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Chemical Regulation

US EPA releases studies on pigment violet 29

Agency provides glimpse of data used to evaluate risks but still redacts some safety information

by Britt E. Erickson
March 28, 2019 | A version of this story appeared in Volume 97, Issue 13


The US Environmental Protection Agency has released 24 studies that the agency relied on to evaluate the health risks of pigment violet 29, a colorant used in paints, plastics, and other products. The move comes after Democrats in the US House of Representatives asked the EPA twice this year to make such studies public.

A chemical structure of pigment violet 29.

Pigment violet 29 is the first of 10 chemicals that the EPA plans to evaluate by the end of this year for risks to human health and the environment under the Toxic Substances Control Act (TSCA).

The EPA released a draft risk assessment of pigment violet 29 in November, concluding that the chemical “does not present an unreasonable risk of injury to human health or the environment under the conditions of use.” The agency’s release of the 24 studies does not change that determination.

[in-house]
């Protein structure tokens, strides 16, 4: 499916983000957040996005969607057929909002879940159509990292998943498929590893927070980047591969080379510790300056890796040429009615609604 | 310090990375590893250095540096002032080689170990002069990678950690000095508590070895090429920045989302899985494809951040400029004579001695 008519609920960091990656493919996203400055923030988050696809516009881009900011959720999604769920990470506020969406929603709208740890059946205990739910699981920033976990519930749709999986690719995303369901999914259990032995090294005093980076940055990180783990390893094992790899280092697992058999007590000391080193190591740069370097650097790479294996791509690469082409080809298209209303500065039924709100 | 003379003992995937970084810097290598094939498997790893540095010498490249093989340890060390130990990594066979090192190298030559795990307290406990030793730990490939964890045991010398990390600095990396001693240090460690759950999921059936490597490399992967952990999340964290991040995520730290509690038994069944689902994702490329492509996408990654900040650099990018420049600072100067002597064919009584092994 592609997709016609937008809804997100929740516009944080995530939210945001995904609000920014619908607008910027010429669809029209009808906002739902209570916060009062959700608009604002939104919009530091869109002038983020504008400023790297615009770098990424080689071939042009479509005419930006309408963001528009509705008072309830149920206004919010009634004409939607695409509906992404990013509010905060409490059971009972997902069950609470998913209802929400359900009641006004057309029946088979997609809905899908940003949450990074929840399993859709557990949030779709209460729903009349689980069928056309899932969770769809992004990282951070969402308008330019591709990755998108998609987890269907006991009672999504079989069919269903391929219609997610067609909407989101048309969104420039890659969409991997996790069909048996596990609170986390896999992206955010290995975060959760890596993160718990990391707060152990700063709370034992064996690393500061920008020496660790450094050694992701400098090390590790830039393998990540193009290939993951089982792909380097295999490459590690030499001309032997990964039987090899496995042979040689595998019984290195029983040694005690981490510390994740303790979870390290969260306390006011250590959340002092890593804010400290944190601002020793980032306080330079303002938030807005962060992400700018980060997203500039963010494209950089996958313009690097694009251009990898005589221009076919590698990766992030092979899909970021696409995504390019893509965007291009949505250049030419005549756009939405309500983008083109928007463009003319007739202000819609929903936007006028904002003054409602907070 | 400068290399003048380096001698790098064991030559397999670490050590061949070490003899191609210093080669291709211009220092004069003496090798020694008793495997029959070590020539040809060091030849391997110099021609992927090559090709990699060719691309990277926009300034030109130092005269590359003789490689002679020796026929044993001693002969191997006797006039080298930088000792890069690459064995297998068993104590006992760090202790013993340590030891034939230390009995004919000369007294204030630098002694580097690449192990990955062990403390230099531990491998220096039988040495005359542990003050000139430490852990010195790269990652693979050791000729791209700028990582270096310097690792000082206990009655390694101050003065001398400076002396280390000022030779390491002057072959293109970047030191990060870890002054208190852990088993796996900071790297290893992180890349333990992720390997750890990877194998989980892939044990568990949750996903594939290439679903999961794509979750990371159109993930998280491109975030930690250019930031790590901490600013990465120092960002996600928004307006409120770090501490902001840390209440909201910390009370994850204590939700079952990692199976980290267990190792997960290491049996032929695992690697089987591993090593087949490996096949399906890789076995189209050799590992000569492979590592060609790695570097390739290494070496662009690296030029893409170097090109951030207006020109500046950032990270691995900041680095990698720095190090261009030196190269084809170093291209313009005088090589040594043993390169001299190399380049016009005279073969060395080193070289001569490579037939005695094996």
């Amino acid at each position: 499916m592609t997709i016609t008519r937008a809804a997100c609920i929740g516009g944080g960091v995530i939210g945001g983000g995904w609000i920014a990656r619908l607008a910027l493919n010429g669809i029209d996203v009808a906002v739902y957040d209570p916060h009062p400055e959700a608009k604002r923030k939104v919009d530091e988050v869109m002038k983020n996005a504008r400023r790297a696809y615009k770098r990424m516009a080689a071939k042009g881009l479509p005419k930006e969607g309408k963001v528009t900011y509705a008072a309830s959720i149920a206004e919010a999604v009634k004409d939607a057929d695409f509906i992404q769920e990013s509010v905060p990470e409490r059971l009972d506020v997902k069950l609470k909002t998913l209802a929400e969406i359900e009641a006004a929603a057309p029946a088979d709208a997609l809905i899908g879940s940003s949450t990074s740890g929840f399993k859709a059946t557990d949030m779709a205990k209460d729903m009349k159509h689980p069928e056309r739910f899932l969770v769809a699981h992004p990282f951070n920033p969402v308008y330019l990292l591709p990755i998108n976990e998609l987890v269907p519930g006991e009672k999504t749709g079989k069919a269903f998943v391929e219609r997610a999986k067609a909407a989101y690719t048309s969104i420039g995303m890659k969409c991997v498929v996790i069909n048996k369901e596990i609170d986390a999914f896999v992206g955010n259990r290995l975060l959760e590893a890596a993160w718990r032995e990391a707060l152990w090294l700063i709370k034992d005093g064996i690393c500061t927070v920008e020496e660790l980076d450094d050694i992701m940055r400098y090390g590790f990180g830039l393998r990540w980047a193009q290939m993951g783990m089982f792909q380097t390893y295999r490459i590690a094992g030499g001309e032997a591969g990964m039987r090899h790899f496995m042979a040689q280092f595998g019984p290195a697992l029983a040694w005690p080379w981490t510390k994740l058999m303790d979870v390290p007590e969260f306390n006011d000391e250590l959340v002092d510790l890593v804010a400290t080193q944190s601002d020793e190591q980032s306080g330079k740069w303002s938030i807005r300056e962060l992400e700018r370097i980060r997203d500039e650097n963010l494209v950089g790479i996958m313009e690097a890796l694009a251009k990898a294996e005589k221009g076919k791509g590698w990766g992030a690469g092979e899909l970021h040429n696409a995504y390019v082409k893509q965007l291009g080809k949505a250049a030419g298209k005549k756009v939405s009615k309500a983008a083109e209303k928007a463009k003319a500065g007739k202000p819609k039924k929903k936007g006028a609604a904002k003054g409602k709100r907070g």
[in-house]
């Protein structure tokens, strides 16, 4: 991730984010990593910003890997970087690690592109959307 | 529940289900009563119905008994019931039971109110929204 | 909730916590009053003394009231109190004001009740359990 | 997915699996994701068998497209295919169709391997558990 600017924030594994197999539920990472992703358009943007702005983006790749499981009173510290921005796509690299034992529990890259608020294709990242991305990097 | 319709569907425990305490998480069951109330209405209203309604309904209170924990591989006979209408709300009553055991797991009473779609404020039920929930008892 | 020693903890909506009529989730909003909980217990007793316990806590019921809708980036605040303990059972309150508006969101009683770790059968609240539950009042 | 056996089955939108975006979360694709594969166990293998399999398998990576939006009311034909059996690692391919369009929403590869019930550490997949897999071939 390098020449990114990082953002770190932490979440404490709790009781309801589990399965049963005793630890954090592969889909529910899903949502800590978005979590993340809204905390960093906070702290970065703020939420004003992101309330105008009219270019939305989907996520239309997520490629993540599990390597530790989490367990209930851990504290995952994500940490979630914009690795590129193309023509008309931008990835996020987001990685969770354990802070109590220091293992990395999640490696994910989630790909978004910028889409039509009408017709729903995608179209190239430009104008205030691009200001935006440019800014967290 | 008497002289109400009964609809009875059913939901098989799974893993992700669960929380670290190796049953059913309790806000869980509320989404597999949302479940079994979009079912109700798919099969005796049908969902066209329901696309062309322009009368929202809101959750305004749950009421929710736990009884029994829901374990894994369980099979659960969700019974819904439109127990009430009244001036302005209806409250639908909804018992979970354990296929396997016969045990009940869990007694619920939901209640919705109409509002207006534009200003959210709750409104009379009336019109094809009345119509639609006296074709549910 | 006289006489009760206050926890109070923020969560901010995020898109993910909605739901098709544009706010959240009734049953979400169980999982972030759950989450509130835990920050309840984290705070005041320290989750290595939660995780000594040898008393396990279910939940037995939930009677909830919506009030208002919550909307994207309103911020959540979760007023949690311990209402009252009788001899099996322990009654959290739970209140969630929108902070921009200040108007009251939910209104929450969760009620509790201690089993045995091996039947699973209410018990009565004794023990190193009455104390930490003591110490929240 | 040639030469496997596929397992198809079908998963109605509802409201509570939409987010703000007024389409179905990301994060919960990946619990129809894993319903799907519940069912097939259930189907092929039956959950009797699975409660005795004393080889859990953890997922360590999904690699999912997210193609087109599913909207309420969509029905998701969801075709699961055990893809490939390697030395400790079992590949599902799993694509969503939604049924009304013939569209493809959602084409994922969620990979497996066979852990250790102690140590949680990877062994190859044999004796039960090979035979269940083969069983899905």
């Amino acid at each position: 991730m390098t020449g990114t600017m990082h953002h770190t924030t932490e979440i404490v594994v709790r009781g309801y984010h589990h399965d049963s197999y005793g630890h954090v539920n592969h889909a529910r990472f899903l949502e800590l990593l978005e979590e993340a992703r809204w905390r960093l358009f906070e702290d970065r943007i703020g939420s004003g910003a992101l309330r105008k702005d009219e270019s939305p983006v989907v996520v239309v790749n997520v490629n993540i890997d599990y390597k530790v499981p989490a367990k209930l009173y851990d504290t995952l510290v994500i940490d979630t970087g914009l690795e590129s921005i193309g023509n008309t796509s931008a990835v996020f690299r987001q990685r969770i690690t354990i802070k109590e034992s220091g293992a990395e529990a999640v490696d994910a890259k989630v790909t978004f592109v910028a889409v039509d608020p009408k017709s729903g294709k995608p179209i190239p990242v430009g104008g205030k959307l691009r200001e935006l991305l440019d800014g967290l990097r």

Initially, companies that conducted the studies claimed the documents as confidential business information (CBI). Since then, the companies have dropped most of those CBI claims, according to the EPA.

Rep. Frank Pallone Jr. (D-NJ), chair of the House Energy and Commerce Committee, and Rep. Paul Tonko (D-NY), welcomed the EPA’s release of the studies, calling it “a win for government transparency and the credibility of the TSCA program.” Environmental activists, however, raised concerns that the EPA blacked out important safety data in the studies. “At least one key study released today—on reproductive/ developmental toxicity—redacts ALL of the study data: 333 of the 430 pages are blacked out,” Richard Denison, a lead senior scientist at the Environmental Defense Fund, tweeted on March 22.


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